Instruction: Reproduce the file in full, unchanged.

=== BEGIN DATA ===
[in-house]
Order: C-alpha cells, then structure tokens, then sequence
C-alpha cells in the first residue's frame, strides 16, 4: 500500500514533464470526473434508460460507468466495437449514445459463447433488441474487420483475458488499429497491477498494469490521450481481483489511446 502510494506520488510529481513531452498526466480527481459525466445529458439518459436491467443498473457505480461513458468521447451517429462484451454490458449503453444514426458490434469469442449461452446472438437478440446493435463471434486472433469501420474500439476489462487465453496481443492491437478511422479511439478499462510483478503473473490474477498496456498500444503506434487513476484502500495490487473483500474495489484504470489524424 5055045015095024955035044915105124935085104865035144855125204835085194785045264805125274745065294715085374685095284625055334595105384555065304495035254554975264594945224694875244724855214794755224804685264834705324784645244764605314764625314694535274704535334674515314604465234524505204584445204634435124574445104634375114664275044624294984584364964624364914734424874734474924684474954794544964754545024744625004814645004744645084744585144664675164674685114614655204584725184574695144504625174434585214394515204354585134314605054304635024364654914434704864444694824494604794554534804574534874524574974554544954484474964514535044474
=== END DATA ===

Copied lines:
[in-house]
Order: C-alpha cells, then structure tokens, then sequence
C-alpha cells in the first residue's frame, strides 16, 4: 500500500514533464470526473434508460460507468466495437449514445459463447433488441474487420483475458488499429497491477498494469490521450481481483489511446 502510494506520488510529481513531452498526466480527481459525466445529458439518459436491467443498473457505480461513458468521447451517429462484451454490458449503453444514426458490434469469442449461452446472438437478440446493435463471434486472433469501420474500439476489462487465453496481443492491437478511422479511439478499462510483478503473473490474477498496456498500444503506434487513476484502500495490487473483500474495489484504470489524424 5055045015095024955035044915105124935085104865035144855125204835085194785045264805125274745065294715085374685095284625055334595105384555065304495035254554975264594945224694875244724855214794755224804685264834705324784645244764605314764625314694535274704535334674515314604465234524505204584445204634435124574445104634375114664275044624294984584364964624364914734424874734474924684474954794544964754545024744625004814645004744645084744585144664675164674685114614655204584725184574695144504625174434585214394515204354585134314605054304635024364654914434704864444694824494604794554534804574534874524574974554544954484474964514535044474